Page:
Sharon Fratta-Hill - 2009 FAC Representative
Division: Undergraduate Adelphi
I have been an educator for over thirty-five years. I am currently the Vice President of Distance Education and the Center for Continuing and Professional Education at the Graduate School, USDA. This is a quasi-government agency which trains federal workers in all agencies throughout the US. Prior to taking this post, I was a tenured full professor in the IT Department at Prince George's Community College in Maryland. I spent 26 years as both a professor and department chair at PGCC. I took executive leave for over a year and served as the Department Chair of IFSM at UMUC, College Park. I also taught accounting and information systems to high school students in Prince George's County for four years after graduating from undergraduate school. I have taught as an adjunct for UMUC since 1990.
My degrees include a PhD, MEd in EDIT (IT Education) from the University of Maryland at College Park and BS in business education with concentrations in IT, accounting and workforce development, which was awarded by James Madison University.
I have a variety of interests such as camping and boating, but most revolve around my family. I have three children, ages 27, 14 and 11. Although only the two youngest are still at home, it still keeps me busy!
I have been on the Faculty Advisory Council for two years. This year I served as the chair of the FAC council. Some of the items that is brought forth to the administration were MAPP testing, academic rigor, academic freedom, and career paths/salary adjustments for NOLs and adjuncts.
By working with the administration we were able to stop MAPP testing so that administration and faculty could work together to create a way to motivate students to take the exam without having it be slated as an individual course requirement. That committee will be formed in the near future. Dr. Cini formed an Academic Rigor committee in responses to our concerns about directors looking at course final grades to ascertain how many A’s were being given. The committee worked through positive ways to create academic rigor without grade quotas.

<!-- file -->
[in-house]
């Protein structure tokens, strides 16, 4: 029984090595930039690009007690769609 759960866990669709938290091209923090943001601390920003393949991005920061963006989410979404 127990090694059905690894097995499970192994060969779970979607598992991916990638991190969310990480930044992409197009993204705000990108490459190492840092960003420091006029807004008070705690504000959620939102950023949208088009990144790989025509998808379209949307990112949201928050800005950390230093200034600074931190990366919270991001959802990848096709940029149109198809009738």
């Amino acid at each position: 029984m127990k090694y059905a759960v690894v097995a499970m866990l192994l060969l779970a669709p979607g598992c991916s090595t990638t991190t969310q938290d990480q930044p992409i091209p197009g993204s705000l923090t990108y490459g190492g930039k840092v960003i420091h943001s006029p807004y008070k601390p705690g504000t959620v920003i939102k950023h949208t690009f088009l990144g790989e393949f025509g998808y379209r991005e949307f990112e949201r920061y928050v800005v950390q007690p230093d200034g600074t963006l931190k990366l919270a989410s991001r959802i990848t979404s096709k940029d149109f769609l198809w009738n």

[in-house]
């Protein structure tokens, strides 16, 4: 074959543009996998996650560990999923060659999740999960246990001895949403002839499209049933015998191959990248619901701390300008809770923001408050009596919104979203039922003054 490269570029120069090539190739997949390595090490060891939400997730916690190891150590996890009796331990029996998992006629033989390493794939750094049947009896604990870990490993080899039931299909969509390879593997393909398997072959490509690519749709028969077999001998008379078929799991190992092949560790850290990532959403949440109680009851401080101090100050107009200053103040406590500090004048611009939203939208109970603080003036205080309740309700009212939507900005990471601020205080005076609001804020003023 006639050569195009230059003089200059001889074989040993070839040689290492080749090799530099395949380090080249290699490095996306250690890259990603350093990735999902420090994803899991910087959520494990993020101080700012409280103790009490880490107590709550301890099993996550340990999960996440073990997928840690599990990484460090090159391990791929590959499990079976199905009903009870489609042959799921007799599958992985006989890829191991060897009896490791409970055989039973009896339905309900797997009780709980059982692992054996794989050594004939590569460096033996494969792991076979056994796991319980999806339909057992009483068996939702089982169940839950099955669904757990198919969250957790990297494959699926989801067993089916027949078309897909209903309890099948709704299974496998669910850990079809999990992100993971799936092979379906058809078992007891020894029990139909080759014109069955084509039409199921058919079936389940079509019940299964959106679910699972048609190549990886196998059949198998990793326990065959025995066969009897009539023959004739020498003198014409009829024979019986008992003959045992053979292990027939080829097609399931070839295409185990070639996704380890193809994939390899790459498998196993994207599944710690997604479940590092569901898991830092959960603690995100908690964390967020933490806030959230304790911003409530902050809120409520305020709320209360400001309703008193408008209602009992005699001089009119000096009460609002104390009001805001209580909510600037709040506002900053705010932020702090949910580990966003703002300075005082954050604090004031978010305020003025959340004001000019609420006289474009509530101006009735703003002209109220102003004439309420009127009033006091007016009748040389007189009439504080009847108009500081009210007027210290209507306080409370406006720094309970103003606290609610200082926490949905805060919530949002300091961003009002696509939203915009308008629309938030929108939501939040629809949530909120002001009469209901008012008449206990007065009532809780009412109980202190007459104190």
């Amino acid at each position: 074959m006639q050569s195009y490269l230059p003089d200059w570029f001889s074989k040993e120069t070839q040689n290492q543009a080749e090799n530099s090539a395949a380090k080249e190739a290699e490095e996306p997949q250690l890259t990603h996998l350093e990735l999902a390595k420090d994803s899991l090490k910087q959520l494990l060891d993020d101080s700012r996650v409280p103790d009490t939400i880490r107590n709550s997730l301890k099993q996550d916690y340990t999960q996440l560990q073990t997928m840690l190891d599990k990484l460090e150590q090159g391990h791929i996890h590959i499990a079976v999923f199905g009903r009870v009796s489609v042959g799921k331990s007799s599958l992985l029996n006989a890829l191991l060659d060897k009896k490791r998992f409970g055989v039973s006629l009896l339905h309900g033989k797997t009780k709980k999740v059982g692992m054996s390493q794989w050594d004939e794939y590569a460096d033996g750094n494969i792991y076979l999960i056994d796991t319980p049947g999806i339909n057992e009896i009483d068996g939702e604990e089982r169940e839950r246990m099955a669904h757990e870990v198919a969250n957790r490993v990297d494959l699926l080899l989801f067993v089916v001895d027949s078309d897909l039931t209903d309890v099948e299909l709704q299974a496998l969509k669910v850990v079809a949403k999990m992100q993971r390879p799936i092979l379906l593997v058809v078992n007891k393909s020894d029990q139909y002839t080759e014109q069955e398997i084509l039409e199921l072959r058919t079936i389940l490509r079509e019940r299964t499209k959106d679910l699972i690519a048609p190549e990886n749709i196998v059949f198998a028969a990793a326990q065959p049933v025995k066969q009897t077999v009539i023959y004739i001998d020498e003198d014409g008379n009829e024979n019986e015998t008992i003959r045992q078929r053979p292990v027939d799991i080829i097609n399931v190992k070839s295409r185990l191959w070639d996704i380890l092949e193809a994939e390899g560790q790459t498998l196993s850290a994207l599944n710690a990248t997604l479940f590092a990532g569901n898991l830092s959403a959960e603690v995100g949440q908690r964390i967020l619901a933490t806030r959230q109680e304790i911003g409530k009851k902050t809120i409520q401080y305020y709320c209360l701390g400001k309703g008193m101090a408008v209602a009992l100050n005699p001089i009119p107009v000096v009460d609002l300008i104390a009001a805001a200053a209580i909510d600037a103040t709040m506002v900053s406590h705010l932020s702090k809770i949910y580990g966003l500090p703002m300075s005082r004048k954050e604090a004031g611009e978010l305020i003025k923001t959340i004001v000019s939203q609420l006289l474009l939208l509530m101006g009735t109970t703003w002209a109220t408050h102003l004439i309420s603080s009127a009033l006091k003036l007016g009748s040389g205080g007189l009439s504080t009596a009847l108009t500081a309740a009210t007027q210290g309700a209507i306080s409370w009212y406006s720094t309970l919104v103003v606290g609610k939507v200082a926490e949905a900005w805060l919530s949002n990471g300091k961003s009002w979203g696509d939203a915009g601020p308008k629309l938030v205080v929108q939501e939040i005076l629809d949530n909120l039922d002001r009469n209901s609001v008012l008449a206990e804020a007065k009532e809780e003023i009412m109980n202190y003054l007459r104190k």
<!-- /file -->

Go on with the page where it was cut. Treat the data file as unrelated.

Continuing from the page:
Although the FAC group has worked together to work on a variety of projects this year, my personal fight to add additional adjuncts on the FAC committee was one that was most important to me. It was filled with obstacles because collegiate members believe they can speak for adjunct concerns, and some do not believe that adjuncts are a necessary part of the FAC equation. Fortunately, after much persuasive energy by a coalition of FAC members, we were able to change the bylaws to add 3 more adjunct positions to the board. Since 85 percent of UMUCs faculty is adjunct, I do believe that we need a stronger voice in the shared governance platform. I hope that I can encourage other adjuncts to step up and fill those slots so that we can bring our academic as well as fiscal concerns to the forefront of the administration's agenda.